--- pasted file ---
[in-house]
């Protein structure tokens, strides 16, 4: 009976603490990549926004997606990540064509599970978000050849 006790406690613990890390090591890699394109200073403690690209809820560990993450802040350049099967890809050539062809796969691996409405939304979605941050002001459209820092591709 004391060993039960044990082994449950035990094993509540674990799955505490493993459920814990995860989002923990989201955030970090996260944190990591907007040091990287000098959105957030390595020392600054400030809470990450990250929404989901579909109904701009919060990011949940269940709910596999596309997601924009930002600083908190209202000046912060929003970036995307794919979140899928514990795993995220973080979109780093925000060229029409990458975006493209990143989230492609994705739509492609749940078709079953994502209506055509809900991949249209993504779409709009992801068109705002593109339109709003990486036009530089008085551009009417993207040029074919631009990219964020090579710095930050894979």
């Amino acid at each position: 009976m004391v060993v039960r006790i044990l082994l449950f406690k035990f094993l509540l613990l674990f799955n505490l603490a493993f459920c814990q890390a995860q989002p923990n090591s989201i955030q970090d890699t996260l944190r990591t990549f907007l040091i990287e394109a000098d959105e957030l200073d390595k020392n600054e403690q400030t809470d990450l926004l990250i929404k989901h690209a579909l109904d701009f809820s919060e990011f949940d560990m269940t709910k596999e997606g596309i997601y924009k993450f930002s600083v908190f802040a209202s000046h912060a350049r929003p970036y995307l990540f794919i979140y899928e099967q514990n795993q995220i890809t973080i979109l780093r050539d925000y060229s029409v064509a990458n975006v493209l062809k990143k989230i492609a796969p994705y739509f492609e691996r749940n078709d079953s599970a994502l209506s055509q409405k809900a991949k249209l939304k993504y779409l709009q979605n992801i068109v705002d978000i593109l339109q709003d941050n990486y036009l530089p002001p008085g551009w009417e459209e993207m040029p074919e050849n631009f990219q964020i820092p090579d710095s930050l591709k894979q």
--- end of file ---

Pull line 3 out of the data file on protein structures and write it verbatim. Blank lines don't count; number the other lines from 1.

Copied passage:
């Amino acid at each position: 009976m004391v060993v039960r006790i044990l082994l449950f406690k035990f094993l509540l613990l674990f799955n505490l603490a493993f459920c814990q890390a995860q989002p923990n090591s989201i955030q970090d890699t996260l944190r990591t990549f907007l040091i990287e394109a000098d959105e957030l200073d390595k020392n600054e403690q400030t809470d990450l926004l990250i929404k989901h690209a579909l109904d701009f809820s919060e990011f949940d560990m269940t709910k596999e997606g596309i997601y924009k993450f930002s600083v908190f802040a209202s000046h912060a350049r929003p970036y995307l990540f794919i979140y899928e099967q514990n795993q995220i890809t973080i979109l780093r050539d925000y060229s029409v064509a990458n975006v493209l062809k990143k989230i492609a796969p994705y739509f492609e691996r749940n078709d079953s599970a994502l209506s055509q409405k809900a991949k249209l939304k993504y779409l709009q979605n992801i068109v705002d978000i593109l339109q709003d941050n990486y036009l530089p002001p008085g551009w009417e459209e993207m040029p074919e050849n631009f990219q964020i820092p090579d710095s930050l591709k894979q």